The use of multi-factor authentication (MFA) could prevent as much as 80–90% of cyber-attacks, according to figures cited by the US national security cyber chief.
Anne Neuberger, who’s deputy national security advisor for cyber and emerging technologies, said the stat was itself referenced by a number of the tech CEOs who attended a meeting with President Biden last week.
MFA is one of the five key measures that Biden has mandated be rolled out across federal government by November, as part of his executive order on cybersecurity.
Alongside MFA, she urged leadership teams at US organizations to implement four steps ahead of the holiday weekend. The others were strong passwords, prompt patching of all software, a review of incident response plans, and up-to-date backups which are segregated from the corporate network.
Given that the press conference with Neuberger was held on Thursday, it’s unlikely that these steps could be actioned in time by end-of-play Friday, especially her exhortation to “update and patch all software.”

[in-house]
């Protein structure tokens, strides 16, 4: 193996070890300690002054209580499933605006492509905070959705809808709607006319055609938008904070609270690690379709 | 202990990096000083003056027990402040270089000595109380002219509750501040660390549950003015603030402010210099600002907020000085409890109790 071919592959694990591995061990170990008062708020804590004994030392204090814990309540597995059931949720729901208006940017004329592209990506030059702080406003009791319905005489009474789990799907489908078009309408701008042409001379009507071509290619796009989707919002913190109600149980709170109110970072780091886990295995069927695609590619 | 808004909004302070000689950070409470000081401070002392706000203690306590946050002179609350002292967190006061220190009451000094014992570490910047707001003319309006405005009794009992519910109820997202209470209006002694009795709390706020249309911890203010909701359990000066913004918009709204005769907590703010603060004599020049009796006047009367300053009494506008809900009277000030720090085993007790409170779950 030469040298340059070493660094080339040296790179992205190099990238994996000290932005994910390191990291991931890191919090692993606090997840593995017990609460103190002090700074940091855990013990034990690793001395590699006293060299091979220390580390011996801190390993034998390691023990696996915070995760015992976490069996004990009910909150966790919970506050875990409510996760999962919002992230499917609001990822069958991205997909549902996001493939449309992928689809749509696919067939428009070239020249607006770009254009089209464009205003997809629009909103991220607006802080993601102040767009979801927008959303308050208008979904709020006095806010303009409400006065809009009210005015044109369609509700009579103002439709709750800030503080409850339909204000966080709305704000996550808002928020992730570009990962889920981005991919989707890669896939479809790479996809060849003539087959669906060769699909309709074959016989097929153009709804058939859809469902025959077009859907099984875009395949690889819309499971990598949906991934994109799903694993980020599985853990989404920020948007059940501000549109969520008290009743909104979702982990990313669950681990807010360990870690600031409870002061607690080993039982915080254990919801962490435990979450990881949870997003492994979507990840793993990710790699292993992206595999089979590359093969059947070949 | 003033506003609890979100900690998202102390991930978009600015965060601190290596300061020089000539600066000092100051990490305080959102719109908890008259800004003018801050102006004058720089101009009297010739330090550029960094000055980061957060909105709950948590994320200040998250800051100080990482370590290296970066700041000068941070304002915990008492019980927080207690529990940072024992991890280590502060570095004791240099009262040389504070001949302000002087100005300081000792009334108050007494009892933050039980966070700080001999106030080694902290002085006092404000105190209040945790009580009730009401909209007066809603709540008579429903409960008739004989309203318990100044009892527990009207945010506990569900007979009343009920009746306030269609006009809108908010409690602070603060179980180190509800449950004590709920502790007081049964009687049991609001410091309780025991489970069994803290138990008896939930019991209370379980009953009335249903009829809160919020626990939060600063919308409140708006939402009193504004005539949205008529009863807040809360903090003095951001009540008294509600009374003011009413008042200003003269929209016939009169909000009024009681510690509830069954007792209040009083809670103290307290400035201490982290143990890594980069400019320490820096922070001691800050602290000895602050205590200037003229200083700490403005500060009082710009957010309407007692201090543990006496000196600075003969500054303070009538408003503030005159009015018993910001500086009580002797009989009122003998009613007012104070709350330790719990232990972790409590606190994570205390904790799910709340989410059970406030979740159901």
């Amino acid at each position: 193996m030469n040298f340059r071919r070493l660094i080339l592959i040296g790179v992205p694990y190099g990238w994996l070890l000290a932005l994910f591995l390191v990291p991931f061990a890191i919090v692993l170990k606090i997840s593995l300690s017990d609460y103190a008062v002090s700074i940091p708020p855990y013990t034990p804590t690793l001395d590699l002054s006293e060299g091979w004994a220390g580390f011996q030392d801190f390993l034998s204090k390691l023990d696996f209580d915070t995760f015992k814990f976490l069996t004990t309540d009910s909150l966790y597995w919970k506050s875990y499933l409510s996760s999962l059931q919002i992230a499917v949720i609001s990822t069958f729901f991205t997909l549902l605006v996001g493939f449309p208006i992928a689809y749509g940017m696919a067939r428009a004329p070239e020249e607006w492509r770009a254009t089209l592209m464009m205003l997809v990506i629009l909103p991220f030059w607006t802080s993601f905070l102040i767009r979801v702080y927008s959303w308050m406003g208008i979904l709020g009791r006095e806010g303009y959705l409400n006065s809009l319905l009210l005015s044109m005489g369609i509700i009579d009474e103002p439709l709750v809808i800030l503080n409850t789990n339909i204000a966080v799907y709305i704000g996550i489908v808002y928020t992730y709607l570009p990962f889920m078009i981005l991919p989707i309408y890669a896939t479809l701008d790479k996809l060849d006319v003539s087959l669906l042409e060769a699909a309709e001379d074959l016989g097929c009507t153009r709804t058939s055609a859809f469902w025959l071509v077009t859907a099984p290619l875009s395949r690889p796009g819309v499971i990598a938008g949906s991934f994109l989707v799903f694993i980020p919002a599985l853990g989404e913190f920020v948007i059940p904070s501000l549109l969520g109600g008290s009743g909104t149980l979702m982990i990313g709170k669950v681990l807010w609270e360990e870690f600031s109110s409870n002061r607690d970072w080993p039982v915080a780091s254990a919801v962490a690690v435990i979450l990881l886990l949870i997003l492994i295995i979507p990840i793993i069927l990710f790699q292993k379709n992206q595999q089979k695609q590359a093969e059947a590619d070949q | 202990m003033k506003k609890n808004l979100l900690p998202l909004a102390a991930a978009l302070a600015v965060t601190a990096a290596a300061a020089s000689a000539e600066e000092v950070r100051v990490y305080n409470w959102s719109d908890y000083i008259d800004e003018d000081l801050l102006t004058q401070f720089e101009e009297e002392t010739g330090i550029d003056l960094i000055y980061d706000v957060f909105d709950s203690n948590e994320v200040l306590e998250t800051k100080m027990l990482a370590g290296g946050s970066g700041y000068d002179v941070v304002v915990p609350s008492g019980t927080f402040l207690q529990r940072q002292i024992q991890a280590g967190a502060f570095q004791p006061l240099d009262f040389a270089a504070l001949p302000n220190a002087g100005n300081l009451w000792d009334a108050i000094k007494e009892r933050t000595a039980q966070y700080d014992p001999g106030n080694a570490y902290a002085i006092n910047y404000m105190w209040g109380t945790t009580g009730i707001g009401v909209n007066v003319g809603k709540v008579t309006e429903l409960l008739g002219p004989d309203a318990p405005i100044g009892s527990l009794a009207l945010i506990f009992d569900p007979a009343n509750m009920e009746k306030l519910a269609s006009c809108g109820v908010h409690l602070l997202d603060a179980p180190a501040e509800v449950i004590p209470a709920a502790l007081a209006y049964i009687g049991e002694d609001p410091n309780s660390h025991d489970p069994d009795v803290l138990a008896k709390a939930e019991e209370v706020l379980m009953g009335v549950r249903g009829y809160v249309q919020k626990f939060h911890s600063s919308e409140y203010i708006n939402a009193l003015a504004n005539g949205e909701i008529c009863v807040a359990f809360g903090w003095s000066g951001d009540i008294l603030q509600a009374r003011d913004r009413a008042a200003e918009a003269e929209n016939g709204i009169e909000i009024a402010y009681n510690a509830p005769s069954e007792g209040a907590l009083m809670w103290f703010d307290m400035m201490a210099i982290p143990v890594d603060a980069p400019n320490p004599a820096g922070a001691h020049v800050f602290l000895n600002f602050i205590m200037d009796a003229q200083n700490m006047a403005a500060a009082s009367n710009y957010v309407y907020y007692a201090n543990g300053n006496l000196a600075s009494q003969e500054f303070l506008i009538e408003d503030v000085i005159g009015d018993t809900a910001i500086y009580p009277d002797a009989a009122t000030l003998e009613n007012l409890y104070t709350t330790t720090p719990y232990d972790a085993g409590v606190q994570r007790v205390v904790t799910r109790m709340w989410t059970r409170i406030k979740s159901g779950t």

However, it served once again to remind organizations that they must play their part in protecting the country and its national security from attacks.
As well as the executive order, Neuberger is said to have penned a letter to business leaders in June, urging them to take action against the mounting threat of ransomware.
It also follows a CISA and FBI alert this week warning that major ransomware attacks like those on Colonial Pipeline, JBS and Kaseya all occurred on holiday weekends.
To that end, Neuberger repeated CISA’s advice to firms that they should engage in threat hunting to try and head-off attacks before they can cause any damage.
“Security teams should proactively hunt on a network. It’s kind of like a digital version of walking the beat. Look for any initial signs of compromise or anything unusual on a network,” she said.
Interestingly, Neuberger also noted a slowing in the frequency of major ransomware attacks in the past couple of months, but wouldn’t be drawn on why this might be.